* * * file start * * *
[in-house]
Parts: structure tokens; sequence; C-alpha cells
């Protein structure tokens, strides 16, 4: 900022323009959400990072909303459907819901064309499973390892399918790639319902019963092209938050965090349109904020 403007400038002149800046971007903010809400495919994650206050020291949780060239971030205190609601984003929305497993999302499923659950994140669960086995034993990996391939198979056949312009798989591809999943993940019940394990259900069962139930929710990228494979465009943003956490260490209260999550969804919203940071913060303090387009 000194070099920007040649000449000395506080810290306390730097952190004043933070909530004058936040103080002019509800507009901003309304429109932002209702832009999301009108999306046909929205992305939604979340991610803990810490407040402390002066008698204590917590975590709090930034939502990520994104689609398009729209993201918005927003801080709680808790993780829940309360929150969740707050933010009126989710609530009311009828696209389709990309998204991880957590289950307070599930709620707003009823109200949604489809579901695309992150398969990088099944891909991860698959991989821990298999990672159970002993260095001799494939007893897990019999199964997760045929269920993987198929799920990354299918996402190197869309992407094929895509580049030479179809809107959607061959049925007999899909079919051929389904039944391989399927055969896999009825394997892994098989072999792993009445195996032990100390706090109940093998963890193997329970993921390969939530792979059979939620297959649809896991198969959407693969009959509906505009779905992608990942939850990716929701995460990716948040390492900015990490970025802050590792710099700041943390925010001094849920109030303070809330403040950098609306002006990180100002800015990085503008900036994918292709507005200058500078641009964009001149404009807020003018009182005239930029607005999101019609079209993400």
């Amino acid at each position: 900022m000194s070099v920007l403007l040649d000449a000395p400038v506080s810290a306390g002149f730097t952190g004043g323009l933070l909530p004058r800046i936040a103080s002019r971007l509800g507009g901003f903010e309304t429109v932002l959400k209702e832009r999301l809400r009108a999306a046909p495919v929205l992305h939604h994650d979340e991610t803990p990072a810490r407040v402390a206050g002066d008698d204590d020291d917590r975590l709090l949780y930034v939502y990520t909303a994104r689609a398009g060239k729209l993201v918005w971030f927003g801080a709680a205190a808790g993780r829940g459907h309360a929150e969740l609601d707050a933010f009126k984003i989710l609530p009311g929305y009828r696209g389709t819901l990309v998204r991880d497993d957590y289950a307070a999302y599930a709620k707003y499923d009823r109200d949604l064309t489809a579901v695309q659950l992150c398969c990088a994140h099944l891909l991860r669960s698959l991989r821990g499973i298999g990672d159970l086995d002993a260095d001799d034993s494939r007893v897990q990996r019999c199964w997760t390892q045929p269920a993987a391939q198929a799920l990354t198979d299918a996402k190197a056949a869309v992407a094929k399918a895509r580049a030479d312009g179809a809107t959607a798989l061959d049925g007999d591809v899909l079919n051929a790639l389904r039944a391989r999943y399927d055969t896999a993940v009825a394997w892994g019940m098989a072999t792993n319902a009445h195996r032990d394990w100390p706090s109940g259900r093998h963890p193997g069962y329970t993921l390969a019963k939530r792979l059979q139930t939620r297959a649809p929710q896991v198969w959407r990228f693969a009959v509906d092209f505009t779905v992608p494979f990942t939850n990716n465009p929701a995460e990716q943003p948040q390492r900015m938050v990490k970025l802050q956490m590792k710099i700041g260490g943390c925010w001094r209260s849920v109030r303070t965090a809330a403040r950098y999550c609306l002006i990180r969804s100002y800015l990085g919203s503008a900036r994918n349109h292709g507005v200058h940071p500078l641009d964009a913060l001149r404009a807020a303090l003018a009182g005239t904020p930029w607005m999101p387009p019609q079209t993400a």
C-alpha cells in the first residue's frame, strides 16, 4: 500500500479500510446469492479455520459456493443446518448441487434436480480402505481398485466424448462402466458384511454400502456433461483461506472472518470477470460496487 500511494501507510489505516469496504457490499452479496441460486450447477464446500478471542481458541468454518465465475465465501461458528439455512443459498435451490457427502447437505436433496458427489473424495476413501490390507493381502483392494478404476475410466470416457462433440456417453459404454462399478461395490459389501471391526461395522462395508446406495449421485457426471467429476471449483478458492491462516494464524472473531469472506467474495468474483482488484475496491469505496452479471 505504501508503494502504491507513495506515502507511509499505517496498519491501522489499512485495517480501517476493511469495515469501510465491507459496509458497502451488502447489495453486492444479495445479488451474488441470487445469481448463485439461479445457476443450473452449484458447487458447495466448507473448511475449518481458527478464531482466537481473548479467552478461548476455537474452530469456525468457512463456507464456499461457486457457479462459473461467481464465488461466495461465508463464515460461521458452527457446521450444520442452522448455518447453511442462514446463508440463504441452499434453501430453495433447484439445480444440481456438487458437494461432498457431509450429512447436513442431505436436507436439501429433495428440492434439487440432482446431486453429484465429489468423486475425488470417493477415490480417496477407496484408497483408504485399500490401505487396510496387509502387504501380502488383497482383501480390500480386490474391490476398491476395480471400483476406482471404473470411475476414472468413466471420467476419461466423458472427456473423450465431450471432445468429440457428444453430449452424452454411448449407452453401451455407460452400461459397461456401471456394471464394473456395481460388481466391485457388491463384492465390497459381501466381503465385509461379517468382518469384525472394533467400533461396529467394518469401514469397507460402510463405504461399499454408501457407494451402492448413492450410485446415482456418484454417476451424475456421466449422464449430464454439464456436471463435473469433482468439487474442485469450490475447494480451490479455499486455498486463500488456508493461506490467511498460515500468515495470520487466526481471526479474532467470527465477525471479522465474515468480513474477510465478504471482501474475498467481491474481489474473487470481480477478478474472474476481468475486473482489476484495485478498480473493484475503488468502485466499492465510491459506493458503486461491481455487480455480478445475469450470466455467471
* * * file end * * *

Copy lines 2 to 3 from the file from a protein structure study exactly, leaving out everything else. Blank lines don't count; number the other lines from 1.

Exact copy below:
Parts: structure tokens; sequence; C-alpha cells
């Protein structure tokens, strides 16, 4: 900022323009959400990072909303459907819901064309499973390892399918790639319902019963092209938050965090349109904020 403007400038002149800046971007903010809400495919994650206050020291949780060239971030205190609601984003929305497993999302499923659950994140669960086995034993990996391939198979056949312009798989591809999943993940019940394990259900069962139930929710990228494979465009943003956490260490209260999550969804919203940071913060303090387009 000194070099920007040649000449000395506080810290306390730097952190004043933070909530004058936040103080002019509800507009901003309304429109932002209702832009999301009108999306046909929205992305939604979340991610803990810490407040402390002066008698204590917590975590709090930034939502990520994104689609398009729209993201918005927003801080709680808790993780829940309360929150969740707050933010009126989710609530009311009828696209389709990309998204991880957590289950307070599930709620707003009823109200949604489809579901695309992150398969990088099944891909991860698959991989821990298999990672159970002993260095001799494939007893897990019999199964997760045929269920993987198929799920990354299918996402190197869309992407094929895509580049030479179809809107959607061959049925007999899909079919051929389904039944391989399927055969896999009825394997892994098989072999792993009445195996032990100390706090109940093998963890193997329970993921390969939530792979059979939620297959649809896991198969959407693969009959509906505009779905992608990942939850990716929701995460990716948040390492900015990490970025802050590792710099700041943390925010001094849920109030303070809330403040950098609306002006990180100002800015990085503008900036994918292709507005200058500078641009964009001149404009807020003018009182005239930029607005999101019609079209993400």